February is Black History Month and, in January, Americans marked Martin Luther King, Jr. Day (MLK Day) to honour the legacy of the leader whose contributions to the civil rights movement drastically shifted American society and, arguably, the whole world. American Jewish communities often honour MLK Day by organizing social justice projects and holding solidarity events with communities of colour featuring inspiring speeches and music.
But, as Jared Jackson wrote in the Forward (January 18), “Much of Jewish MLK Day programming … does not lead to actual change in the culture of the institution” but rather reflects a novelty that “makes it all too easy for us to overlook the diversity that already exists within our own ranks – Jews of colour, multi-heritage individuals and families – as well as the racial and social justice work that we must do within the Jewish world.”
And here? When was the last time Ottawa’s Jewish community honoured Black History Month, celebrated the contribution of Mizrahi Jews, invited experts to speak about Jewish traditions in ancient communities like Ethiopia or India, or ran a workshop about challenging our internalized racism when it comes to who we think counts as Jewish? I have written a play about my own Black-Jewish experience. It premieres this month – but will it speak to our community? www.undercurrentsfestival.ca/monstrous
Perhaps Ottawa’s Jewish community is waiting for a demographic shift in order to launch an inclusivity program; in other words, waiting for more Jews of colour to make grievances so there is a “problem” to deal with. But, ultimately, we may not realize who we are already leaving out, and we need to be welcoming of the diversity of Jewish experiences we already have in our midst.
On the other hand, I am buoyed by initiatives such as the one held by Agudath Israel Congregation and Congregation Beth Shalom on January 24 to stand in solidarity with the congregants of Parkdale United Church after their church was desecrated with hateful graffiti just before MLK Day.
I recently spoke with Jared Jackson, whose Forward article is cited above. Jackson is the founder and executive director of the Philadelphia-based organization Jews in ALL Hues, and he coaches groups and individuals on diversity, anti-oppression and inclusivity. He helps groups identify challenges and then create plans to increase their sensitivity and inclusion policies.
Jackson is hopeful. “There is always the opportunity for learning about diversity, but you must cultivate your heart first,” he said.
Jackson wants to see a Jewish future where intersections of identity are not a barrier to the obligations and joys of Judaism. He sees beauty in the nuances, layers and blends of traditions that happen when the diversity already in our families and communities is allowed to shine through, when differences can glow in counterpoint.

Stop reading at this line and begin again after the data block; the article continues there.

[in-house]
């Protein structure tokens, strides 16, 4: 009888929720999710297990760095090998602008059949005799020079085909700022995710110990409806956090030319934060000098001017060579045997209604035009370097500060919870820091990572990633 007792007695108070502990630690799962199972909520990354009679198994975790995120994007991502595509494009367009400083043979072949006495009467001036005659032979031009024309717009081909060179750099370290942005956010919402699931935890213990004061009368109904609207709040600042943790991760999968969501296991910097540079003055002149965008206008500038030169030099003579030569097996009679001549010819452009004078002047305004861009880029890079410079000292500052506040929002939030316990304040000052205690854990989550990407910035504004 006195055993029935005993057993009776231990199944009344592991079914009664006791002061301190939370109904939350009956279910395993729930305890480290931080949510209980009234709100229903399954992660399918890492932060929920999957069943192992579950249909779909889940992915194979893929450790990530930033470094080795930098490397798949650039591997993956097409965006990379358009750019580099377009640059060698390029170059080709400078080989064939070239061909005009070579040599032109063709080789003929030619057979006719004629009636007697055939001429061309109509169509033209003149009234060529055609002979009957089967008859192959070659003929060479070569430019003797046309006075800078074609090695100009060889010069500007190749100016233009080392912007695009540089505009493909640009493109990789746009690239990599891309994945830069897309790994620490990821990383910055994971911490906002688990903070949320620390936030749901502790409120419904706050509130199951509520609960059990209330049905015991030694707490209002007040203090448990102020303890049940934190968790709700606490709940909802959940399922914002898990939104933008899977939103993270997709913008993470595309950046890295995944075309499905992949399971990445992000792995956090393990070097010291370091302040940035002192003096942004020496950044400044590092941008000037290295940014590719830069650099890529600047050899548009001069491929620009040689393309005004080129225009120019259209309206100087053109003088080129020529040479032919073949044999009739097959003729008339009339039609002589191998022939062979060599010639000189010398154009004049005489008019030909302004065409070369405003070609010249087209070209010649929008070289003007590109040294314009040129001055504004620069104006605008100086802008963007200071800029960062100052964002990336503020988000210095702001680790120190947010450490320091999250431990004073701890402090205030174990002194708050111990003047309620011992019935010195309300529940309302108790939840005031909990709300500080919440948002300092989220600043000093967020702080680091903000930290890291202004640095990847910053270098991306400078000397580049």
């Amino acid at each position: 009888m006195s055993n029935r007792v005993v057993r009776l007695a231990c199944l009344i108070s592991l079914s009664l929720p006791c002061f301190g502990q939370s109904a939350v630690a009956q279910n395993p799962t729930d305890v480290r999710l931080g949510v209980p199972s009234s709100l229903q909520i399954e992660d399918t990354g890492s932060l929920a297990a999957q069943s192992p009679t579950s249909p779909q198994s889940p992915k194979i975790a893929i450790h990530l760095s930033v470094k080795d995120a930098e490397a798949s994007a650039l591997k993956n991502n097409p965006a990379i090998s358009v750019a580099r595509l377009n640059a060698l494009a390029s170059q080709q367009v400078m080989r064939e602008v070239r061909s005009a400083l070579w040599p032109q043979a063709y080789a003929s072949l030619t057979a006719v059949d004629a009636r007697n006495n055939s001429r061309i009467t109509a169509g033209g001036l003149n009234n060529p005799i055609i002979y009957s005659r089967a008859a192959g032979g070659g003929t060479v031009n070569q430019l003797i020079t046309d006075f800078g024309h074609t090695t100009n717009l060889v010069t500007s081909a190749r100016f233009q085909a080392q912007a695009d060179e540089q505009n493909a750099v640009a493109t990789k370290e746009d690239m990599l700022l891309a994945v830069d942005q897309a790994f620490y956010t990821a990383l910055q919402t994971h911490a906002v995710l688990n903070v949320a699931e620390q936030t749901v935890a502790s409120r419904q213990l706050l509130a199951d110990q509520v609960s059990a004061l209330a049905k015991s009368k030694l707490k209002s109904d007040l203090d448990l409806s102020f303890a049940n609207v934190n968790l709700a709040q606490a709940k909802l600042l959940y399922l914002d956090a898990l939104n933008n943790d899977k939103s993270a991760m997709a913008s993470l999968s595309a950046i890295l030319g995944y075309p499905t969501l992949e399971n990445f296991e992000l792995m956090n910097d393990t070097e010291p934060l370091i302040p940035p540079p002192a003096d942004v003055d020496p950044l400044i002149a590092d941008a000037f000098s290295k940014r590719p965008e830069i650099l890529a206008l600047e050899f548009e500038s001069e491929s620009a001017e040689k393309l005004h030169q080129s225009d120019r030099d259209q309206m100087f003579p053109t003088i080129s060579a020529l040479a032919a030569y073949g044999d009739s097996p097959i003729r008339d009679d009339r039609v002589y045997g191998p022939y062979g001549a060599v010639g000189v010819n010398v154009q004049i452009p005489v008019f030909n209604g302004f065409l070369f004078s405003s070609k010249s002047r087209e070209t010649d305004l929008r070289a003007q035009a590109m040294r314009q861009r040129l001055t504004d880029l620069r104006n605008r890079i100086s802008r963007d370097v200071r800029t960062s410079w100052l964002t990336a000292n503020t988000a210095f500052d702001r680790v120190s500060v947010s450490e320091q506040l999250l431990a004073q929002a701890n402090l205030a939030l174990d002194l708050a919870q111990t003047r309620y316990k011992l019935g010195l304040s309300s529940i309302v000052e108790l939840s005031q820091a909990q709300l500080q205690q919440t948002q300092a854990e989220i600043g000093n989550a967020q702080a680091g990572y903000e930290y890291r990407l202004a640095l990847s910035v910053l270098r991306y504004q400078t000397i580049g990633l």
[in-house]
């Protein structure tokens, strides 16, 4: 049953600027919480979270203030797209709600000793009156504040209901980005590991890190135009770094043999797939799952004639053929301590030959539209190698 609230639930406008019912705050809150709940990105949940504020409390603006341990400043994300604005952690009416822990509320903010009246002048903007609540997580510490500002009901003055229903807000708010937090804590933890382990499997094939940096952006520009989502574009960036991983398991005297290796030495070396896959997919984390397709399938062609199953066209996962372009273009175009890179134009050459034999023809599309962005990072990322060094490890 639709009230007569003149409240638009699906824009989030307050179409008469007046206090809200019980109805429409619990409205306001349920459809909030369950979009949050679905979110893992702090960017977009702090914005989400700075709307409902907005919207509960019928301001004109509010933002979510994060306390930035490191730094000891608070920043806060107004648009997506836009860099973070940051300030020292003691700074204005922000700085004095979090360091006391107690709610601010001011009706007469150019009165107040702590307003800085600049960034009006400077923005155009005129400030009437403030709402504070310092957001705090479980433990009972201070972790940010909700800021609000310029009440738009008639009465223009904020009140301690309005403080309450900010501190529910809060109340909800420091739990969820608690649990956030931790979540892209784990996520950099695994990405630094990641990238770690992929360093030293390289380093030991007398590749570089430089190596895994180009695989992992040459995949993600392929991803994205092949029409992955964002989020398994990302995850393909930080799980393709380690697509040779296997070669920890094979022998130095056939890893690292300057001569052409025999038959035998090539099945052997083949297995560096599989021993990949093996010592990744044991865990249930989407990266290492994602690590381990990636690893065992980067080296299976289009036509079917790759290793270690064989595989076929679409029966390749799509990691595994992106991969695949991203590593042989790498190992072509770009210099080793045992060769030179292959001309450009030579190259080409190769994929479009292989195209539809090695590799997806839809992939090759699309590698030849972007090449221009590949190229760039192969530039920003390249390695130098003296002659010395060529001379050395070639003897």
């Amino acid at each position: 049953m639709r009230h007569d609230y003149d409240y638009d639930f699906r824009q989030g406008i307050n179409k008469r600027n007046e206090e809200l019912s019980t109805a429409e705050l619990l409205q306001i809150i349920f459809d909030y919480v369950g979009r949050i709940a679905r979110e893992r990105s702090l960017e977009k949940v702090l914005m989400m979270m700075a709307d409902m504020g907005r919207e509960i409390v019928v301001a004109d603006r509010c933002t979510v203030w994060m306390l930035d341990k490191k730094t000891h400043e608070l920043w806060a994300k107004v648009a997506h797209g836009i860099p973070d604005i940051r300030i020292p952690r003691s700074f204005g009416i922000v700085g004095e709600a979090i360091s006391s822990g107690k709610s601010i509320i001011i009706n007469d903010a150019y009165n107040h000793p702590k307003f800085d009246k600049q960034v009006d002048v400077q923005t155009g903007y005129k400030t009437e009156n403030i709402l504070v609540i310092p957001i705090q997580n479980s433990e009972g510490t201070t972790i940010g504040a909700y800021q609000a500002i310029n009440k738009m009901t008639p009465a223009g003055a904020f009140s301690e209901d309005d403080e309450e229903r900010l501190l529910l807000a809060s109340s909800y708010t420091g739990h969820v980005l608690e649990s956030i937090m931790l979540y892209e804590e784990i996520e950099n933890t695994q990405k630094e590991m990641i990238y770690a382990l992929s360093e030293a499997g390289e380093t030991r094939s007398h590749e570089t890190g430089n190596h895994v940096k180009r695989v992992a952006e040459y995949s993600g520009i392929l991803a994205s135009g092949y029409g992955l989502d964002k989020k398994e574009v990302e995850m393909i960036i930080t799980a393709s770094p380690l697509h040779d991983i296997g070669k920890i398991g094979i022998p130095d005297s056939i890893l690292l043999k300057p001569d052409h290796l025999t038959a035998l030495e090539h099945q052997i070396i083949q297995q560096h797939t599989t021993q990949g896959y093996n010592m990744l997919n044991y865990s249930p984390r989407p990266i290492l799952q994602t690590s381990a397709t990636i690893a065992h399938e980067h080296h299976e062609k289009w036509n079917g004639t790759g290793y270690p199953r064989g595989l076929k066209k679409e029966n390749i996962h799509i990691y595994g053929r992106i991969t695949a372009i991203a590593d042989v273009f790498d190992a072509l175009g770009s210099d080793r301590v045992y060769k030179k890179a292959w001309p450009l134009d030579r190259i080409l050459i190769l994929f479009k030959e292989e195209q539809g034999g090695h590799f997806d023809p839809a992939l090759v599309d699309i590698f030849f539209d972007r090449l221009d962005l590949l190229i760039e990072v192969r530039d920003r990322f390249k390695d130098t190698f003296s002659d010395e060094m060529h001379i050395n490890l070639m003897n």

“What would it look like for communities to accept people for who they are?” he asked.
He says most Jews of colour, when they enter Jewish spaces, expect to have to defend themselves and explain their right to be there. “Could we have spaces where we could just be?”
Jackson reminds me that kavod is a deeply significant Jewish concept: the value of dignity and respect for our neighbours is paramount to our tradition. If we return to our sacred texts, he suggests, we will find suggestions and obligations related to kavod, “and we will see that dignity and inclusivity is about honouring not just our neighbours but the entire Jewish family, everyone.”
As I see it, practising inclusivity and a real “open door policy” also includes not questioning someone’s choice to be in a Jewish space. Over the High Holidays, someone in my congregation worried that a few non-Jews were attending our events. My feedback was this: How do we know that those individuals are not on a Jewish journey? Whether or not their last name sounds Jewish or they were raised atheist, how are we to judge whether or not joining us in prayer is meaningful for them?
I told Jackson to get his winter gear together so that he could come to Ottawa and help us out. I can’t speak for the whole Ottawa Jewish community, I said, but I would love for my congregation, Or Haneshamah, to commit to the work of anti-oppression and inclusion. I assured him that, although it would take hard work, we were up to the challenge of cultivating our hearts.
In honour of the dignity of all of Israel, kavod ha tzibur, I wish you a meaningful Black History Month.